rolex GMT-Master II Meteorite

Baselworld 2019 saw the release of the first Rolex GMT-Master II Meteorite. Rolex meteorite dials are nothing new. They’ve been featured on the Daytona, Day-Date, Datejust, Pearlmaster, and now the GMT-Master II.

Meteorite dials are rare, eye-catching and obviously make great conversation starters. All Rolex collectors need at least one!

Rolex and Meteorite Dials

Rolex was the first watch manufacturer to use meteorite in its production. We expect nothing less from one of the most innovative and pioneering watch makers in the world.

The Daytona and the Day-Date models first featured a meteorite dial. It came as no surprise, seeing as these two models have always been collectable pieces.

Other watchmakers followed suit, particularity Omega. Omega used meteorite material for its Speedmaster Grey Side of the Moon watch, which launched in 2014. It’s no coincidence that Apollo 11 astronauts wore Speedmasters on the first moon landing in 1969.

Where Does Rolex Get Meteorite

Rolex only sources its meteorite material from a piece of the Gibeon meteorite, which was found in Namibia, Africa in 1836. More than 1,000 tons have been found, and new pieces are still found today.

Since Rolex procured its meteorite slice, it has since been protected by Namibia law. No further harvesting is permitted.

As a matter of fact, any meteorites found in Namibia are automatically protected as National Monuments and must not be removed from where they have been found, nor damaged in any way

What is Meteorite Made of?

The Gibeon meteorite is likely the debris of a molten planetary core. It’s thought to be billions of years old. Meteorites may also be from comets, asteroids, or meteoroids. Basically anything from outer space that can make it past Earth’s orbit.

Meteorites are made of iron and nickel, which make for sturdy watch dials. The really cool pattern (known as the Widmanstätten pattern) is. formed as the molten meteorite’s temperature cools through space travel.

Slicing the rock reveals the pattern.

The Meteorite Dial

meteorite dial

Each slice of the Gibeon meteorite is fitted onto the dial surface. It’s then treated with an acid-wash finish to bring out its natural crystalline pattern.

No two meteorite dials are exactly the same. Because of the completely organic and unique nature of a meteorite formation, it’s impossible to replicate in a lab.

So why did Rolex put a meteorite dial on the GMT-Master II? We’ll get to that in just a bit.

A Quick History of the Rolex GMT-Master II

Everything about this watch was originally intended for international travel. The “GMT” in its name stands for “Greenwich  Mean Time”, which has become the standard in aviation use. Originally, the GMT-Master was used by pilots to keep track of time zones as they traveled internationally.

It’s been through many a transformation over the decades. White gold, steel, jubilee bracelet, oyster bracelet, and countless different dial and bezel combinations. Many of which, collectors have given special nicknames.

Oh, the nicknames. There are the infamous “Batman” and “Pespsi” versions, and the collectable “Rootbeer” and “Fat Lady” GMT II’s to name a few.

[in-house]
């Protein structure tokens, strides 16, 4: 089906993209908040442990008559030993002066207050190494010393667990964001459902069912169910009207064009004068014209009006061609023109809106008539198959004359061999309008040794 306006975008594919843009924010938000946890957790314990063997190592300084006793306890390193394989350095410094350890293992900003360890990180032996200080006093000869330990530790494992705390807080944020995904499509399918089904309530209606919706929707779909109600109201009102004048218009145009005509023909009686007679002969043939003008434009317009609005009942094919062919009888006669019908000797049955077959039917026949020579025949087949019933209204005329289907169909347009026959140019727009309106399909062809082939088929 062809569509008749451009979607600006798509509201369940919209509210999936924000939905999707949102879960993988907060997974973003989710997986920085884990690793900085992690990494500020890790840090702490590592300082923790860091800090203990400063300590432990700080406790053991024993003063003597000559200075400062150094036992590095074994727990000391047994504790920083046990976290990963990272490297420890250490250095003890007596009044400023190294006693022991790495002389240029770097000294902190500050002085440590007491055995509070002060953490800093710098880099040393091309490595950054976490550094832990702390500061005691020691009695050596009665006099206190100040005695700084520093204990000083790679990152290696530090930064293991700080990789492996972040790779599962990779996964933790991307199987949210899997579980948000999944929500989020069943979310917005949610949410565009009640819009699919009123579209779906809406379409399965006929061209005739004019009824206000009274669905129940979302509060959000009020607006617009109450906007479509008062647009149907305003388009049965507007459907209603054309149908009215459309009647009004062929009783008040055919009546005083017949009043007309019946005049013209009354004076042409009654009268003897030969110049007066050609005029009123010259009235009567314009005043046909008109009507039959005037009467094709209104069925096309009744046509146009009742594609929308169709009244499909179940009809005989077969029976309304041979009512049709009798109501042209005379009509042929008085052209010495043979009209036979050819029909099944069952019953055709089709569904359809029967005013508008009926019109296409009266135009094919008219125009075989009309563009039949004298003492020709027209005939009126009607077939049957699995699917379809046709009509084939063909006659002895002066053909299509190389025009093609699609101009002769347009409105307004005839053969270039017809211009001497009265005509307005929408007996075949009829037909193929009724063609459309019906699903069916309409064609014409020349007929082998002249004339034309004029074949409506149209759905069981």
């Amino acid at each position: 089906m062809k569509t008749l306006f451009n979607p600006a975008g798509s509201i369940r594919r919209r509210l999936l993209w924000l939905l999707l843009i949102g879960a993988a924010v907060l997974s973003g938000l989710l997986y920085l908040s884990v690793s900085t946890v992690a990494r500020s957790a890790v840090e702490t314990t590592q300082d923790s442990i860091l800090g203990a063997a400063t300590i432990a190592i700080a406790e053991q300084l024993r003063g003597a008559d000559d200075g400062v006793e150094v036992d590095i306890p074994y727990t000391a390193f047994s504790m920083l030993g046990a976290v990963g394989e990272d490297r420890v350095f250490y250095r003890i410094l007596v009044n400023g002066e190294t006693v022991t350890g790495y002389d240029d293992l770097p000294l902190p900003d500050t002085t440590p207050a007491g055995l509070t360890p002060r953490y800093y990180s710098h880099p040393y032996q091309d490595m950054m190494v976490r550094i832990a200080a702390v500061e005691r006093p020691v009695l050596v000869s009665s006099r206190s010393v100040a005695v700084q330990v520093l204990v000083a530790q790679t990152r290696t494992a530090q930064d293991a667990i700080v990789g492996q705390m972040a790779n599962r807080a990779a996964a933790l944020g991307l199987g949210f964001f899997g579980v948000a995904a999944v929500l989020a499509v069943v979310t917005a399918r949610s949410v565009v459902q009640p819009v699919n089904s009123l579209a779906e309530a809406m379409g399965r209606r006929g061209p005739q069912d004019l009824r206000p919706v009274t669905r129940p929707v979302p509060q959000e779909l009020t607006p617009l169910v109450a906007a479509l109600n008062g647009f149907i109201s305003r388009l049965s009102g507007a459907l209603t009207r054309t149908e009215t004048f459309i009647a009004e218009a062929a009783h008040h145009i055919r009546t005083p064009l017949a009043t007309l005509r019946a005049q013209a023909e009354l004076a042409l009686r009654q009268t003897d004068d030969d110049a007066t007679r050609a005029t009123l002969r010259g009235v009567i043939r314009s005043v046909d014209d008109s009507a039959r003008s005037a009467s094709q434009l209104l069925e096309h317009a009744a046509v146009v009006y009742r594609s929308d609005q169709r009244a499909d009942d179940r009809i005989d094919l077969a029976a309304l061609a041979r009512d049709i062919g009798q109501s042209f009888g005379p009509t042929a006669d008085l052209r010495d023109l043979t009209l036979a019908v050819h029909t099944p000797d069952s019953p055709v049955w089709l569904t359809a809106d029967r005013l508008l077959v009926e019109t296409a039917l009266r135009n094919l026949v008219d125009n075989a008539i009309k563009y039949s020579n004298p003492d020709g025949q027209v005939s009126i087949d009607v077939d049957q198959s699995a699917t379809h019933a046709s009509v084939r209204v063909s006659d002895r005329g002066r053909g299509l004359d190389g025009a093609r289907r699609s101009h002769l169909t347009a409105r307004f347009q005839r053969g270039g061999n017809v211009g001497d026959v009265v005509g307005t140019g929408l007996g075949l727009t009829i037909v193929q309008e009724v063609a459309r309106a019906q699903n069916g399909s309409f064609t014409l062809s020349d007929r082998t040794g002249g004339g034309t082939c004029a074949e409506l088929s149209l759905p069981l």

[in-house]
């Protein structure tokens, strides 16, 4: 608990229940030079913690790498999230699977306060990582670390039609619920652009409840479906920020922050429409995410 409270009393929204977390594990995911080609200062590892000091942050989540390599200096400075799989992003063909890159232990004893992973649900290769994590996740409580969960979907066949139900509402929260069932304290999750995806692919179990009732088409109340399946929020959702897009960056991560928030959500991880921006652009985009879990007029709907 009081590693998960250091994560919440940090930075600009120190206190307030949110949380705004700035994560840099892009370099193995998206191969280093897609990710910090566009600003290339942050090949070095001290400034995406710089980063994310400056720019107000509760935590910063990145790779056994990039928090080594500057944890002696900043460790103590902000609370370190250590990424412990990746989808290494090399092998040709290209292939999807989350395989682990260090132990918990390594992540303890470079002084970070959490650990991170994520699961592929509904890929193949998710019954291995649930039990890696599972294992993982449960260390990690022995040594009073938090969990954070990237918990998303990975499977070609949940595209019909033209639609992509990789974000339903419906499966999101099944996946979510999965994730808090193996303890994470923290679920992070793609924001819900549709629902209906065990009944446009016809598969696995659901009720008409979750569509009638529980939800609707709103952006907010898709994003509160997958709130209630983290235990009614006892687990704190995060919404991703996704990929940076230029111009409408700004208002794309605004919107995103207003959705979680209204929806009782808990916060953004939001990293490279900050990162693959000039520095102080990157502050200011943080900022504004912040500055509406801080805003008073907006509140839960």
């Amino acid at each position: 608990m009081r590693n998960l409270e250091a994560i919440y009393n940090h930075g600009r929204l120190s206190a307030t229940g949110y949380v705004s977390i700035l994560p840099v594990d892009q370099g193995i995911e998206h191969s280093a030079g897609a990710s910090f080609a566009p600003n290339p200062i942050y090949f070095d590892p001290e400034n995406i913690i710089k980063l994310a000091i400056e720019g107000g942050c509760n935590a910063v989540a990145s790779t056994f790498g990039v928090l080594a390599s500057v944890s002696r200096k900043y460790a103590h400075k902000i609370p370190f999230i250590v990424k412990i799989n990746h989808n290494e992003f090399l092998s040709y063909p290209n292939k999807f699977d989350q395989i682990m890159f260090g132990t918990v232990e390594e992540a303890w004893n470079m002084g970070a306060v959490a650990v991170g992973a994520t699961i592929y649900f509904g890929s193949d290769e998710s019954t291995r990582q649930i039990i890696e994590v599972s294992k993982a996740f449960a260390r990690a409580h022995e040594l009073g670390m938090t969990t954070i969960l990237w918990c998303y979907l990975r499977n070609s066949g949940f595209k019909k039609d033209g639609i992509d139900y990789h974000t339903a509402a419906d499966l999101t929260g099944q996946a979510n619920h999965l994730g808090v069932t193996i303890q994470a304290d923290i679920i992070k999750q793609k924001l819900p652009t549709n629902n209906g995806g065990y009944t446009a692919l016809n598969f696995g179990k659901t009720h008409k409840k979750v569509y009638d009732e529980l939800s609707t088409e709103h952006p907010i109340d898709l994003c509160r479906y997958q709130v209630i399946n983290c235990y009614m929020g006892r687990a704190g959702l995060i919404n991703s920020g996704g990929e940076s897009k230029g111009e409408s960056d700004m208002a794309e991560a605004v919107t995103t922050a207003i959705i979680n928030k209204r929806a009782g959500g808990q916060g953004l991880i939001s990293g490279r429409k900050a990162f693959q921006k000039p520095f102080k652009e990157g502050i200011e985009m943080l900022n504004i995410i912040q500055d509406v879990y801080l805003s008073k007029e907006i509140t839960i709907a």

What’s New With the GMT-Master II Rolex Meteorite REF 126719 BLRO

There aren’t a lot of differences, compared to the 2018 GMT-Master II release. None of the below has changed.

  • 40 mm diameter
  •  blue and red Cerachrom bezel
  • caliber 3285 movement

The main new feature is of course, the meteorite dial. Other updates include the white gold case and the Oyster bracelet.

A meteorite paired with the Pepsi dial surprised a lot of Rolex fans. Some feel the combo is too busy, while others absolutely love the whimsical pair.

Final Thoughts

When you put two premium materials together with a Pepsi dial– like meteorite and white gold– you get a supremely flashy watch. This watch definitely isn’t for everyone.

If you’re in the market for a more subdued, wallet friendly watch, it’s definitely not the one. But if you still don’t have a meteorite dial in the collection, this is a watch to consider.

The dial doesn’t lend itself to be the most readable, when compared to other GMT II dials. Not that we wear watches to actually tell time these days, but it’s something to think about.

All in all, we think this very limited model was manufactured with a specific audience in mind. It’s a uniquely rare, luxury model meant to be shown off and doted over.

Rolex GMT-Master II Meteorite Technical Specs


Oyster, 40 mm, white gold




Oyster, flat three-piece links, 18 ct white gold


Folding Oysterlock safety clasp with Easylink 5 mm comfort extension link


Monobloc middle case, screw-down case back and winding crown


40 mm


18 ct white gold


Bidirectional rotatable 24-hour graduated bezel. Two-colour blue and red Cerachrom insert in ceramic, engraved numerals and graduations


Screw-down, Triplock triple waterproofness system


Scratch-resistant sapphire, Cyclops lens over the date


Waterproof to 100 metres / 330 feet


Perpetual, mechanical, self-winding, GMT function


3285, Manufacture Rolex


Bidirectional self-winding via Perpetual rotor


Approximately 70 hours

If you are interested in purchasing your own Rolex GMT Master II, give us a call. Check out our Facebook page for box openings and watch reviews by our in-house watch expert Sergio Nuncio!

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Sergio Nuncio

Jay Freedman

Kiefer Nuncio

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